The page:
Regional insurance comparisons in the Middle East have been significantly impacted by legal changes in one of the region’s most popular expatriate locations; Dubai. New mandatory insurance laws have made predicting where premiums might head for the Emirate tricky, although Dubai still sits as second most expensive behind Israel. Israel itself is the 5th most expensive country in the world for international health insurance.

Azerbaijan, however, is the region’s least expensive country for insurance premiums.

Most Expensive

Least Expensive
Israel

Average premium cost:

USD 9,989

Azerbaijan

Average premium cost:

USD 7,248

Europe

Considering the number of countries included in the Europe comparisons (25 in total), there is a wide variety of international insurance plan prices across the board. The United Kingdom stands as the most expensive location for international health insurance in Europe, and is also the 7th highest overall in the world. Greece and Russia take spots two and three for most expensive.

At the other end of the scale, Poland, Ukraine, and Serbia make up the least expensive locations, with Serbia the lowest ranked overall and 79th when compared globally.

Most Expensive

Least Expensive
United Kingdom

Average premium cost:

USD 12,585

Serbia

Average premium cost:

USD 7,077

Pacific Prime: simplifying insurance

At Pacific Prime, we’re committed to ensuring that our clients get the best service possible. This means also proving that we’re market leaders in not just selling insurance, but in understanding the market and the people within it. As a result, there are a range of guides and infographics we’ve produced to help you make the best insurance decision possible for yourself, your family, or your company.

If you want to see the Cost of International Health Insurance Report 2017 for yourself, click here to download. There you can find out more about the countries we’ve analysed, the international insurance companies we’ve used for our comparisons, and the drivers we think are impacting the costs of insurance worldwide. For a free quote or some helpful advice, contact the team at Pacific Prime today.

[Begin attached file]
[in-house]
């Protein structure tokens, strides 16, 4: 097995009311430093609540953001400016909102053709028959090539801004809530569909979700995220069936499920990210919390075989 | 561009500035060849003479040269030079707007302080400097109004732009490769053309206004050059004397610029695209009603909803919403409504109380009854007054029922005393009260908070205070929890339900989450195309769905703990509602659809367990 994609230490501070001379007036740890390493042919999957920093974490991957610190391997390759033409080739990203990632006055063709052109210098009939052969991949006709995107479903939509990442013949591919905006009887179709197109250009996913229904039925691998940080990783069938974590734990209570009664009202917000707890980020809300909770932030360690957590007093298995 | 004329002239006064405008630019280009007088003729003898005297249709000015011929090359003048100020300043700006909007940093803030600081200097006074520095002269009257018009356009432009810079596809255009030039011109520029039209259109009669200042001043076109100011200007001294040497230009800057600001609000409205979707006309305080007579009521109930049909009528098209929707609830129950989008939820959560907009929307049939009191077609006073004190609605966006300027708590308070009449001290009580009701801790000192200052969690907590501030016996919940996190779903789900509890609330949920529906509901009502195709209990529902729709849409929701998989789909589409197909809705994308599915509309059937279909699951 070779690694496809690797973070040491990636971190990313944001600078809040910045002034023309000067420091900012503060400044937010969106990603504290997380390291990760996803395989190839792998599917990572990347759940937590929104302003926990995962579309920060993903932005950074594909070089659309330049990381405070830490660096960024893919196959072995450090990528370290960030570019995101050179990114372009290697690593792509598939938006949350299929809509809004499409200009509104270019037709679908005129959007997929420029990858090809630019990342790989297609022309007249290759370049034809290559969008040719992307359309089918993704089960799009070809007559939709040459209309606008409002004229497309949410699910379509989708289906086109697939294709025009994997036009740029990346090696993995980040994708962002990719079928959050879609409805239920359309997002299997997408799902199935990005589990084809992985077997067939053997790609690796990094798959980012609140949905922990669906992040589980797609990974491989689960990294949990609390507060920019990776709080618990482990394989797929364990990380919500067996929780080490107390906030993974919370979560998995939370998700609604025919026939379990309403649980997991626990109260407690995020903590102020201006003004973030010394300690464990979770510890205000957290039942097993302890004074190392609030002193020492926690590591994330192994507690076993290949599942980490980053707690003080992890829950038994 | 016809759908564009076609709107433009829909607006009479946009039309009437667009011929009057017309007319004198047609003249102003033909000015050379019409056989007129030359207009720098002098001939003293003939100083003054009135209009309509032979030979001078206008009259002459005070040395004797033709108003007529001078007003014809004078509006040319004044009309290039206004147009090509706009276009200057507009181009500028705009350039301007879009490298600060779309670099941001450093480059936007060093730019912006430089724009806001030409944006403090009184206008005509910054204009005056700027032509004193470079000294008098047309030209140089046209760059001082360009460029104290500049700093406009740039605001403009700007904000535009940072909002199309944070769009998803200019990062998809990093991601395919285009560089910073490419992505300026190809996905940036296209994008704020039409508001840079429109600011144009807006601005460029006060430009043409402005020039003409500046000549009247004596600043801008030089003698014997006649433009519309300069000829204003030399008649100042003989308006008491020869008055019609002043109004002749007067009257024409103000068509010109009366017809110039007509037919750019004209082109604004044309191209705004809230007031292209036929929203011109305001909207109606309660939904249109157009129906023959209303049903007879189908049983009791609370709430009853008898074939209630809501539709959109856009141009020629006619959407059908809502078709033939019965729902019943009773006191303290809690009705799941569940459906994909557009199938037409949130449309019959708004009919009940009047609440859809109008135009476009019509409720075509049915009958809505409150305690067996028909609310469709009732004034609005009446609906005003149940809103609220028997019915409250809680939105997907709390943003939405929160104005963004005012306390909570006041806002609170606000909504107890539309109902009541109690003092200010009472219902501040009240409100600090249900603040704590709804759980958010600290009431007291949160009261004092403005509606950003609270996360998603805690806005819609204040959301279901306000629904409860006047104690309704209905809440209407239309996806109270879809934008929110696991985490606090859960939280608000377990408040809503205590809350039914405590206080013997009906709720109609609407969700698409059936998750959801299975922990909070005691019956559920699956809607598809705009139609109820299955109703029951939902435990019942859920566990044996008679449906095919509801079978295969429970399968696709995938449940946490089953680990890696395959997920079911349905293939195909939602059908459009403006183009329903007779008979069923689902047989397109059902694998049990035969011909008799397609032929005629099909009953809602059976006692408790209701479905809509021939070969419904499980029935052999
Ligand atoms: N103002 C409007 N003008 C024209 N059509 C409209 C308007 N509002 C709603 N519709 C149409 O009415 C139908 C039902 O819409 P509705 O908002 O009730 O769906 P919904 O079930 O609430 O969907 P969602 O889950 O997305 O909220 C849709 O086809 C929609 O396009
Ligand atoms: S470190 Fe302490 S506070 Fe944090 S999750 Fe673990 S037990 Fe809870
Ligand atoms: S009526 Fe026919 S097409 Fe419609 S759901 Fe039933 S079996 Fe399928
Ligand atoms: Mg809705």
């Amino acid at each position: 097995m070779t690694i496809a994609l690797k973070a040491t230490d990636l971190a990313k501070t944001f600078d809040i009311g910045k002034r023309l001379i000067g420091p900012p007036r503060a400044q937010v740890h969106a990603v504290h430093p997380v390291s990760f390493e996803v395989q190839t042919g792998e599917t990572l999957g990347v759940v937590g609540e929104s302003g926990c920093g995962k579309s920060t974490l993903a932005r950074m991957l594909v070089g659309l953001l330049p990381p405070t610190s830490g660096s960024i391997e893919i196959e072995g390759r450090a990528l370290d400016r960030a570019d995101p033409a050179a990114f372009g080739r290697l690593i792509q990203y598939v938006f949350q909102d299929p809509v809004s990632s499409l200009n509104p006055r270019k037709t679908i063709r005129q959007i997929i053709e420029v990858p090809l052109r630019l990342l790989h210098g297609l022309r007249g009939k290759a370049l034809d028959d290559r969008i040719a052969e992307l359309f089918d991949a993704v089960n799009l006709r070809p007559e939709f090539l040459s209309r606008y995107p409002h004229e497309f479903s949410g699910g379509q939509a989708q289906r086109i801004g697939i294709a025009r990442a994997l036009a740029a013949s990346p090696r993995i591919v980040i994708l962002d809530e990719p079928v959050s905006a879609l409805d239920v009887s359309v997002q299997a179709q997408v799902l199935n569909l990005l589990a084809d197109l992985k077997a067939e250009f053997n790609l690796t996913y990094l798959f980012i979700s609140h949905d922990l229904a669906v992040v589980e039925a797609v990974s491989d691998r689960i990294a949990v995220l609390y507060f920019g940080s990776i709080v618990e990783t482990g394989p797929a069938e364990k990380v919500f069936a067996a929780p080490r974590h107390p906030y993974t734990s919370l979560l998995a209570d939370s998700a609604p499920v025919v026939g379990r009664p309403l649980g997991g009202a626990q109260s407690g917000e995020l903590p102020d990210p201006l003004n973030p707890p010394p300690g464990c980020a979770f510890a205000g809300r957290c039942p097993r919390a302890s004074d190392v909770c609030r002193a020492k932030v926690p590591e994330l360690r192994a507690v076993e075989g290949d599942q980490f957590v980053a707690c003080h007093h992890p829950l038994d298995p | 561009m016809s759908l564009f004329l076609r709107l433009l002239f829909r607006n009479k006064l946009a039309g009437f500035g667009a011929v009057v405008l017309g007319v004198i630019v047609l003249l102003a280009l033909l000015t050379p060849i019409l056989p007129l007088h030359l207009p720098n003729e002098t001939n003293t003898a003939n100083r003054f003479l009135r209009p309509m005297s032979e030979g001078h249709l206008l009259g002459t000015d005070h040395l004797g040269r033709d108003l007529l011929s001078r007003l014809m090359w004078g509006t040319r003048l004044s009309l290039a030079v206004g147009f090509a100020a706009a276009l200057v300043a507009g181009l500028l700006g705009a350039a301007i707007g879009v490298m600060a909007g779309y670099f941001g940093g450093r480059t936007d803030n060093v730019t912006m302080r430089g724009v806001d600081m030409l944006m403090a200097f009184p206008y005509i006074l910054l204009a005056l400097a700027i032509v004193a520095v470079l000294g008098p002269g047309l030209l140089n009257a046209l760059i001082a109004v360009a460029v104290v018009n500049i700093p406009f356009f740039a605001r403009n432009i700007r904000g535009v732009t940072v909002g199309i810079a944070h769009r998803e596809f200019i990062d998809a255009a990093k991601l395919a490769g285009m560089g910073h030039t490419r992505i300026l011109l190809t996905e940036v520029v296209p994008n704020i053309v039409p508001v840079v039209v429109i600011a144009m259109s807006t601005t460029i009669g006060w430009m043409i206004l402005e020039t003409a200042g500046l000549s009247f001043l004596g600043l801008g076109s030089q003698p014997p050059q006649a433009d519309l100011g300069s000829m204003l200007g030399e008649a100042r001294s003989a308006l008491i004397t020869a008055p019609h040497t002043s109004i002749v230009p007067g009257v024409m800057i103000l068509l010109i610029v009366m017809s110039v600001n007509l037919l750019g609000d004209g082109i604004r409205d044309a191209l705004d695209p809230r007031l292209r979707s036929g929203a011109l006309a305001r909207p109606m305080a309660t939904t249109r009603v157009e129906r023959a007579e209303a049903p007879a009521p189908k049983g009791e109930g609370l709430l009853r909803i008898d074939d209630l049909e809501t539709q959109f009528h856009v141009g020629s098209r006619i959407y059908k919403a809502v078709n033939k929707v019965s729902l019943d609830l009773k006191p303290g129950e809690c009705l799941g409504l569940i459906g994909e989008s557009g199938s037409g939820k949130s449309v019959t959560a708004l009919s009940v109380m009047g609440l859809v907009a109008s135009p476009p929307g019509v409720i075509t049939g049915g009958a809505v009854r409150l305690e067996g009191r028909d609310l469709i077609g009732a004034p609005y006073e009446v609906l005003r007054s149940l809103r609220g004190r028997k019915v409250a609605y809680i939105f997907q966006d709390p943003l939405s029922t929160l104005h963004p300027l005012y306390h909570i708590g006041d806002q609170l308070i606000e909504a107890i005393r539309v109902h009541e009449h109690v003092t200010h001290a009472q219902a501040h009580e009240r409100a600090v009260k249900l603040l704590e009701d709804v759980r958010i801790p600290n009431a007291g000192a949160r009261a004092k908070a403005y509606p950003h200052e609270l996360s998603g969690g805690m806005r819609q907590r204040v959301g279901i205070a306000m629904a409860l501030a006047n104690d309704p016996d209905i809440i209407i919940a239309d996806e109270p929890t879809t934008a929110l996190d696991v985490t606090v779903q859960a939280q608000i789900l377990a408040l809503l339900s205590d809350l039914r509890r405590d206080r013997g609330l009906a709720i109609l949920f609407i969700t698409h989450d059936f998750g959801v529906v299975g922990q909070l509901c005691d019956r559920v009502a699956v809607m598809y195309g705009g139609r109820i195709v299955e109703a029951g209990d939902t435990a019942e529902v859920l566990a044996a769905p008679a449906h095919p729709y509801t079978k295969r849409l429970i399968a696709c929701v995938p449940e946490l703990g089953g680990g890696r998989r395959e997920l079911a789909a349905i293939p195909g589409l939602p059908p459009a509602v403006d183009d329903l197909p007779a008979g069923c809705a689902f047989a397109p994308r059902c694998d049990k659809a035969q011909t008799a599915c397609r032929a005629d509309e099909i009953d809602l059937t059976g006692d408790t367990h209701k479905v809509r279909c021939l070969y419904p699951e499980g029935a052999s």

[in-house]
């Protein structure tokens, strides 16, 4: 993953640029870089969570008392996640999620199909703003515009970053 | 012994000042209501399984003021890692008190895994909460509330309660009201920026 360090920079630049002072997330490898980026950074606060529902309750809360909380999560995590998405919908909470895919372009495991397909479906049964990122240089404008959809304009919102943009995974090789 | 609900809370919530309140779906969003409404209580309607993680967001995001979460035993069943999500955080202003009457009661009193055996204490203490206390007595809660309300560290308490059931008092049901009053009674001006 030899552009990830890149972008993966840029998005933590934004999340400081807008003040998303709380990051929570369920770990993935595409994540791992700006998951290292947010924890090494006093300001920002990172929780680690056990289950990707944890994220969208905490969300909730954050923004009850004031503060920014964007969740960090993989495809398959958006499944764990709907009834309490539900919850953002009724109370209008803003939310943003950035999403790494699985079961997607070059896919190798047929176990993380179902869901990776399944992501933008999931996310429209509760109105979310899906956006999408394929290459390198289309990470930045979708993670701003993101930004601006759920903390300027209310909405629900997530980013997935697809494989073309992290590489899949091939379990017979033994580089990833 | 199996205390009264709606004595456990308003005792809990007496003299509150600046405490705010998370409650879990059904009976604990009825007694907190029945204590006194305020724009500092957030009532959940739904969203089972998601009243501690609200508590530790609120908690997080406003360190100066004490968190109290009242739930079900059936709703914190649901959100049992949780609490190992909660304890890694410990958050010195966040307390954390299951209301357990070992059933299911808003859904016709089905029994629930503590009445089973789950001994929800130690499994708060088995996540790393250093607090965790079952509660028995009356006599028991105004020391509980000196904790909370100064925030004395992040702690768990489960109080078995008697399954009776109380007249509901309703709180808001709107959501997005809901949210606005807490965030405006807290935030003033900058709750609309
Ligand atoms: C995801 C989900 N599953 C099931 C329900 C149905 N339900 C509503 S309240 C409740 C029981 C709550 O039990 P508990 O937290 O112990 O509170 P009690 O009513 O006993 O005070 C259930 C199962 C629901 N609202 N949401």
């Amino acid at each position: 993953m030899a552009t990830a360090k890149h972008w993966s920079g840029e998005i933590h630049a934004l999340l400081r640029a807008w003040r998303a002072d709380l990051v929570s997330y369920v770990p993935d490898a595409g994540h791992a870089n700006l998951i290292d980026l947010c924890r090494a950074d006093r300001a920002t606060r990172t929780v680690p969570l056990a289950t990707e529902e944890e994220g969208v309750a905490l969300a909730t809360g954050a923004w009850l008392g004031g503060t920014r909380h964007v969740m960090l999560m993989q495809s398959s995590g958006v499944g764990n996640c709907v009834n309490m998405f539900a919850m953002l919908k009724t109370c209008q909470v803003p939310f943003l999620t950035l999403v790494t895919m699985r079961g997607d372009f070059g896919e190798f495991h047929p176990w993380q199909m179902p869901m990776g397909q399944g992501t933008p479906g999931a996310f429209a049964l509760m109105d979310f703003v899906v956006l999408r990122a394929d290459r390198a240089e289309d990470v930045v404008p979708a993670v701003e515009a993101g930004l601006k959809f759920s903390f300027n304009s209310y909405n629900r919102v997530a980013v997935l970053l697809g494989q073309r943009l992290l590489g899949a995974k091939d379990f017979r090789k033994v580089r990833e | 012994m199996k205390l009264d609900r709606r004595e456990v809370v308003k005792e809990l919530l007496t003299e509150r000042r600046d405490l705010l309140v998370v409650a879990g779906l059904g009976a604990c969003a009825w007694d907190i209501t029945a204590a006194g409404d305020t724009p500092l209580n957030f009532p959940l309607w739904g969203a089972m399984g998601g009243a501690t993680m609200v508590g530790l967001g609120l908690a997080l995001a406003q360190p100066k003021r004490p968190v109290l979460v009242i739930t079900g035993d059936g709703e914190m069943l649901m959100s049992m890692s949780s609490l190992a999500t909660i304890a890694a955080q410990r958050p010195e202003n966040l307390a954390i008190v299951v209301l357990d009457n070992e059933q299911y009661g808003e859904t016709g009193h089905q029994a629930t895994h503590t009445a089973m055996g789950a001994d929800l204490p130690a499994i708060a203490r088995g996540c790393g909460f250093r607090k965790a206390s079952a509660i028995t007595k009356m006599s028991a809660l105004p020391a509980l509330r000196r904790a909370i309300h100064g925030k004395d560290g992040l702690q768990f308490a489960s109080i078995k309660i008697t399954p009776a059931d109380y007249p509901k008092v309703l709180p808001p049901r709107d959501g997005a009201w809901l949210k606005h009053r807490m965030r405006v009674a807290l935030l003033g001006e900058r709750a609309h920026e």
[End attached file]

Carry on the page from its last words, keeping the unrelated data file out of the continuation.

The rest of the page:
Key metrics for the success of your group health plan

Group of people discussing their group health plan

Regardless of your industry, there are a number of components that make up the core of the most successful employment benefits packages, one of the most important (and in demand) being health insurance. The question here is how can you or your HR team judge the success of your plan while ensuring it is meeting the needs of your employees? Here, we discuss 7 key metrics that you can employ to help you gauge the success of your group health plan.

Metric 1 – Loss ratio

Calculated by taking the amount you pay (your premium) and dividing it by the amount the insurer pays out in claims, this ratio is essential in determining the health of your plan and is often used in calculating premium increases.

As an HR professional, knowing the ratio of your health plan and comparing it with industry standards can help provide you with a sound negotiation tool when it comes to negotiating premium increases or even coverage elements. In some cases, your current and historical loss ratio can even be used to provide a ballpark estimate on future premiums or premium increases.

Learn more about loss ratios in this article from Pacific Prime Hong Kong.  

Metric 2 – Average claims per member

Calculated by taking the number of claims submitted by the number of employees covered this will tell you, on average, how many claims are submitted each year by your employees. Comparing this to either an industry benchmark or historical average, this can gauge the overall utilization and satisfaction with your group health insurance plan.